More than 2.5 million coupons being distributed nationally for consumers to buy three avocados from Mexico and one bottle of Cholula hot sauce and get one package of Mission chips or tortillas free between Dec. 30 and Feb 28.
In addition to those major promotions, "we have retail-specific programming running throughout every month," Hall said.
In Texas, cowboys do not retire — they ride off into the sunset. John McClung, president and chief executive officer of the Texas International Produce Association since 1999 and a former United Fresh and national government official, recently packed his saddlebags and has officially turned over the reins of TIPA to Bret Erickson, who had already been serving in that capacity for the past year-plus.
Despite McClung’s protestations that he “didn’t want any *&^%$ party, no @#$%* speeches, and no #$%&@ parting gifts or awards,” more than 50 well-wishers turned up at the Nuevo Santander Art Gallery in McAllen, TX, to provide an appropriate sendoff for the man who played a pivotal role in expanding the Texas produce deal across international borders.
Said Erickson, “We showered him with praise and he seemed to have a great time catching up with a lot of his old friends, some of whom he hadn’t seen in a while.”
The setting was particularly fitting since McClung, an accomplished woodworker, has several pieces on display in the gallery. He will have more time to pursue that activity moving forward and also looks forward to focusing more on the bucolic bed and breakfast he and wife, Judy, operate near McAllen as a getaway for birdwatchers.
McClung became president of TIPA (then Texas Produce Association) in 1999 and oversaw the Texas Produce Export Association; Texas Gift Pack Shippers Association; Texas Produce Marketing Cooperative; TexaSweet Citrus Industries Inc.; and three federal marketing orders for South Texas (citrus, dry onions and melons). He also served on the Agricultural Trade Advisory Committee of U.S. Department of Agriculture, is a member of the Texas Border Coalition and is active on boards of the Fruit & Vegetable Dispute Resolution Corporation, Frontera Audubon Society and Friends of the Wildlife Corridor.
McClung began his career in 1968 as a general assignment reporter for United Press International based in California. After completing his masters at the University of Minnesota in 1971 he joined Miller Publishing, a subsidiary of the American Broadcasting Co., and in 1973 was named that operation’s Washington bureau chief.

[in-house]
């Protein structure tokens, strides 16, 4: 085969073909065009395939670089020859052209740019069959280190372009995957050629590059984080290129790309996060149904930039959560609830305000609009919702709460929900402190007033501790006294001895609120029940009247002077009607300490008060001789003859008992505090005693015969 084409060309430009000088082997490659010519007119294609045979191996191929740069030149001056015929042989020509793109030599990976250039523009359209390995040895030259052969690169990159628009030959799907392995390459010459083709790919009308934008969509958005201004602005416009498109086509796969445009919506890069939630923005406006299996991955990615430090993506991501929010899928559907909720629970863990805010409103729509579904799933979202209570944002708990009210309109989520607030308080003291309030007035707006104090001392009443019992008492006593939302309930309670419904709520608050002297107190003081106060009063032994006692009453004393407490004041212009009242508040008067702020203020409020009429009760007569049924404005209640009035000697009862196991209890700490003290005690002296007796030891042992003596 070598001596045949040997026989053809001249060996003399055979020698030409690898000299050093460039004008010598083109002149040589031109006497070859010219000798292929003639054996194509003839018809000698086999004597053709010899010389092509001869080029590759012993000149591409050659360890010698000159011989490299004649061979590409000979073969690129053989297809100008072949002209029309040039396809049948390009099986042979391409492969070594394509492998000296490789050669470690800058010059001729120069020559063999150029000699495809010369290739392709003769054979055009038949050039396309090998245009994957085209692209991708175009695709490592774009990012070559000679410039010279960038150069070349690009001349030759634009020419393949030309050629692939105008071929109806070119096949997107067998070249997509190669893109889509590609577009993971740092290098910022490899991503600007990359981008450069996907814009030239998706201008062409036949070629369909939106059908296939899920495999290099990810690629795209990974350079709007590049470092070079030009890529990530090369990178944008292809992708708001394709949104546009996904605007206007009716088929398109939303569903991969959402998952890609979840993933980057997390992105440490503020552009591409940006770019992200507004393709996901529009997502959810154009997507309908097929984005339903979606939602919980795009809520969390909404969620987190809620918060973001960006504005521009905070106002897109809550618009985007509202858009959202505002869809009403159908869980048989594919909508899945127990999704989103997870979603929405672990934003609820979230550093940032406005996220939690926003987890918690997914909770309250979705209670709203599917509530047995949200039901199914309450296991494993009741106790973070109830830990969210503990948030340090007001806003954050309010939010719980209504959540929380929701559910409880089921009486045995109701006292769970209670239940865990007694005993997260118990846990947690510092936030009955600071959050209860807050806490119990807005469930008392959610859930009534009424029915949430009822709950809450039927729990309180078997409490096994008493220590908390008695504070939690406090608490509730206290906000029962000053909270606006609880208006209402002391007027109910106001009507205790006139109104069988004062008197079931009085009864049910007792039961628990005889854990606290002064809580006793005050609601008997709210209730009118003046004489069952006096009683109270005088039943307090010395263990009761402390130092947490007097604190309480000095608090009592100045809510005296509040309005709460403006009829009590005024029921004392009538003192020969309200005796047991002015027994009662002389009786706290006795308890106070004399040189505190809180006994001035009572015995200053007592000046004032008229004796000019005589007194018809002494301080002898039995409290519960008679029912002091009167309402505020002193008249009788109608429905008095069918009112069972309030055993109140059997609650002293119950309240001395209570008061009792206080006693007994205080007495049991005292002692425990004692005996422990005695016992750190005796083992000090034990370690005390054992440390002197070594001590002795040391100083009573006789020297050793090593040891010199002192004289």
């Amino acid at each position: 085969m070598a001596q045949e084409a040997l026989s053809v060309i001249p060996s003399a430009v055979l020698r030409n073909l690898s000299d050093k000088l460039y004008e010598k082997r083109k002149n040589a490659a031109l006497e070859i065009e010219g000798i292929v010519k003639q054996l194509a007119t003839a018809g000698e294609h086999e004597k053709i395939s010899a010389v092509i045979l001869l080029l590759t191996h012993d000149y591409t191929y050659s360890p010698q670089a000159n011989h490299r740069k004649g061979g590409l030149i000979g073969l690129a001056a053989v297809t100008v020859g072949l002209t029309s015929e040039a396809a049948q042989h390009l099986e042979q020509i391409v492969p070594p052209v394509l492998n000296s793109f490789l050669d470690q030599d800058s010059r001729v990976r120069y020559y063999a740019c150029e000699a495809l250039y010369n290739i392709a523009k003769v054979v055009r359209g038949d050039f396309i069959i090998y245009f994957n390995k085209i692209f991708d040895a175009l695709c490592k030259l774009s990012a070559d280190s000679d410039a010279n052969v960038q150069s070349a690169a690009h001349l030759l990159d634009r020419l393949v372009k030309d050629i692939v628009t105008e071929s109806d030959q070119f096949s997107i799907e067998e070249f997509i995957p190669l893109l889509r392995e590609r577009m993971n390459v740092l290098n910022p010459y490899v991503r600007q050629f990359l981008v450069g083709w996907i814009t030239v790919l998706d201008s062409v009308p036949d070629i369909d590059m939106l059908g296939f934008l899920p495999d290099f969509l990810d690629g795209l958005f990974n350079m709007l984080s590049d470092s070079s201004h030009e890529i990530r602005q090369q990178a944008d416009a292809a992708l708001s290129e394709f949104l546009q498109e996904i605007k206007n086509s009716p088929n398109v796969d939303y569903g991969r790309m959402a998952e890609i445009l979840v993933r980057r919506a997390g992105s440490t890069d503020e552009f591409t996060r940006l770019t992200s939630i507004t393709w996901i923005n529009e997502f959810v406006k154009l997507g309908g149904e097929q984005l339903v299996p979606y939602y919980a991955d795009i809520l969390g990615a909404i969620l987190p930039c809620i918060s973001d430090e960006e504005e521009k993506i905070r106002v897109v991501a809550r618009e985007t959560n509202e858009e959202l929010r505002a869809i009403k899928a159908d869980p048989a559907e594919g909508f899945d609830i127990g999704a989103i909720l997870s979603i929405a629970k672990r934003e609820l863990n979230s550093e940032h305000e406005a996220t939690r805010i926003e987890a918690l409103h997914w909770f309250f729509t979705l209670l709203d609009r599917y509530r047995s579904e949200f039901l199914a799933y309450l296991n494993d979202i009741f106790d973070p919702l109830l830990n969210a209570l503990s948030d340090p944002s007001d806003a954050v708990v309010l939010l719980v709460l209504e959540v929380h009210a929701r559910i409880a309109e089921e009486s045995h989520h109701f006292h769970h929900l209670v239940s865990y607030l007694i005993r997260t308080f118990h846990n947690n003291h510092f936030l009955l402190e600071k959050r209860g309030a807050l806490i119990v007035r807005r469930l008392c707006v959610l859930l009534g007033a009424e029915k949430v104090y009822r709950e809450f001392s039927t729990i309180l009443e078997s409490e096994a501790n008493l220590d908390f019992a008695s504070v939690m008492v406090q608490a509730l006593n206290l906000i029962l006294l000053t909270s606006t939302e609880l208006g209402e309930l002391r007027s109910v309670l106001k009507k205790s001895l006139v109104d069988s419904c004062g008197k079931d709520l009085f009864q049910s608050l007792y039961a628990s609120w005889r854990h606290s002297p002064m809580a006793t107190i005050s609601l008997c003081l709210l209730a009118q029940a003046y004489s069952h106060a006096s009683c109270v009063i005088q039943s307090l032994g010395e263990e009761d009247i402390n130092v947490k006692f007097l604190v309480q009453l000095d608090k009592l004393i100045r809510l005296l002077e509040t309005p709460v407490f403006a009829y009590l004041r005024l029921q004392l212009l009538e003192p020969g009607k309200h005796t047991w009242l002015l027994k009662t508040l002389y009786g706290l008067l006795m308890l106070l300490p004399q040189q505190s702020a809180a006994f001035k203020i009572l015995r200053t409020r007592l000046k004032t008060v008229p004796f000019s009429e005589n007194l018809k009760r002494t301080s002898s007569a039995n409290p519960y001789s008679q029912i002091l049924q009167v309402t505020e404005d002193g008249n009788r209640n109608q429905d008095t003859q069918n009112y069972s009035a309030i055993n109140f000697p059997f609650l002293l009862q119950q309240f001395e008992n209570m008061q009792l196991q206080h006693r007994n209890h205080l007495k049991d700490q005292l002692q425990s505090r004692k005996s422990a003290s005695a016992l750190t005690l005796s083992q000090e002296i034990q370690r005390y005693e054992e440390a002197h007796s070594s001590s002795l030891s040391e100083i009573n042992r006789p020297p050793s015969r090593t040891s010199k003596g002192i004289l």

In 1981 he was appointed by President Ronald Reagan as director of Information & Legislative Affairs for the USDA Food Safety & Inspection Service. In 1984, he became USDA’s overall director of Information.
In 1987, McClung became senior director of Public Affairs for United Fresh Fruit & Vegetable Association (now United Fresh Produce Association) and in 1990 was named vice president for Government Relations and Public Affairs.
Prime Time Sales LLC in Coachella, CA, which specializes in bell peppers grown in both Mexico and the United States, first ran trials of mini-sweet peppers as an expansion of its line in mainland Mexico during the 2010-11 season, crossing the products into Nogales, AZ.
The trials went well, and the company increased production in 2011-12 and again in 2012-13, according to Mike Aiton, marketing manager.
This year, the company has again increased its mini-sweet pepper production, Aiton said Nov. 19. “We have never had as many mini-peppers in Mexico as we have this winter. That is one item we have grown considerably across the board, maybe 20 percent from last year.”
The little mini-sweets are typically about one and a half inches long, he said. Like the company’s full-sized colored bell peppers, the mini-sweets come in red, yellow and orange.
“Right now, the mini peppers are very active [with] very high prices,” Aiton said. “In advance of the holidays, the markets are high” as demand exceeds supply. “We are just now coming into what I would call good volume, and it is going to get bigger for us with every passing week,” he said. “[It is] a great item. We have quite a good following on that particular item right now.”
Apart from the mini-sweets, “our program is largely unchanged” from last year for the Nogales deal, Aiton said.
Prime Time’s Mexican production consists of red, yellow, orange and green bell peppers plus the mini-sweets and, in addition, round vine ripe tomatoes, Roma tomatoes and grape tomatoes.
The acreage this season is “fairly static” on the bell peppers and up about 20 percent on the tomato products, but while the bell peppers are grown in the state of Sinaloa in mainland Mexico, the tomato products are grown on the Baja Peninsula. They cross into the United Sates at San Diego rather than Nogales.
Prime Time has both hothouse and field-grown bell peppers, Aiton said. “We have both elongated and blocky” styles. “The biggest item we have are the field grown elongated red peppers. Next is green bells, then our hothouse varieties — red, yellow and orange — are next in terms of volume.”
The company began receiving hothouse peppers from Sinaloa in early November. “Volume is going to continue to increase as we move deeper into the season,” Aiton said.
The green bell peppers were expected to start around the first week in December, with the field-grown red bells starting around Christmastime. Those are “fairly typical starting dates,” he said.
Prime Time was currently receiving tomato products from its grower in the Vizcaino area of Baja. “Those are all loading in San Diego right now” and will go all the way through winter, he said. The company also has a spring deal out of La Paz in southern Baja.
One advantage for Prime Time in its Mexican production, according to Aiton, is that it is very consistent with the company’s California production. “The packinghouse that we have in Sinaloa, for example, is the exact duplicate of the one we have in Coachella,” he said. “The standards are the same. The people are the same. The policies and procedures are the same. Our customers tell us it is very seamless to move from one area to another just because of the consistency and the quality and the sizing and the packs that we put up. So having complete control, I think, is an advantage for us.”